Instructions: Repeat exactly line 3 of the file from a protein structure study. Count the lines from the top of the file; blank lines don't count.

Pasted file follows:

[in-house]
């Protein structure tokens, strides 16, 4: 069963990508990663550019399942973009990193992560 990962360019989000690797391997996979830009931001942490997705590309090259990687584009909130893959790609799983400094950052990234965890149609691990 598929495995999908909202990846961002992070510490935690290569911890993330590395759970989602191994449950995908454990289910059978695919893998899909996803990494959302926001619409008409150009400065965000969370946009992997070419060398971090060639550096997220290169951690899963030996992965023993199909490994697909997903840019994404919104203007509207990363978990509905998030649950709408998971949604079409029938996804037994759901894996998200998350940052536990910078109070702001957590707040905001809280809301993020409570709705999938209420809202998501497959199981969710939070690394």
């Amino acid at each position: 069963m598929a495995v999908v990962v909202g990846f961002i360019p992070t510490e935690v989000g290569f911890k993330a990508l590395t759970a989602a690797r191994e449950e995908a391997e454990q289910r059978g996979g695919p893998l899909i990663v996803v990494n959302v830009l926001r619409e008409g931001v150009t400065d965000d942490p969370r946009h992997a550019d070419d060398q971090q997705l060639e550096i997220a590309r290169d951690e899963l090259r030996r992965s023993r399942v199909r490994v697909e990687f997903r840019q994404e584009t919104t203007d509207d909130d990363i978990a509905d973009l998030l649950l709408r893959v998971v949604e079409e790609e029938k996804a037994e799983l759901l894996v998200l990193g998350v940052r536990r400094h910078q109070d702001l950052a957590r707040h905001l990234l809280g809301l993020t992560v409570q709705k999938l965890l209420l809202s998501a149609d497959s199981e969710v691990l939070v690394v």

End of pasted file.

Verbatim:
């Amino acid at each position: 069963m598929a495995v999908v990962v909202g990846f961002i360019p992070t510490e935690v989000g290569f911890k993330a990508l590395t759970a989602a690797r191994e449950e995908a391997e454990q289910r059978g996979g695919p893998l899909i990663v996803v990494n959302v830009l926001r619409e008409g931001v150009t400065d965000d942490p969370r946009h992997a550019d070419d060398q971090q997705l060639e550096i997220a590309r290169d951690e899963l090259r030996r992965s023993r399942v199909r490994v697909e990687f997903r840019q994404e584009t919104t203007d509207d909130d990363i978990a509905d973009l998030l649950l709408r893959v998971v949604e079409e790609e029938k996804a037994e799983l759901l894996v998200l990193g998350v940052r536990r400094h910078q109070d702001l950052a957590r707040h905001l990234l809280g809301l993020t992560v409570q709705k999938l965890l209420l809202s998501a149609d497959s199981e969710v691990l939070v690394v």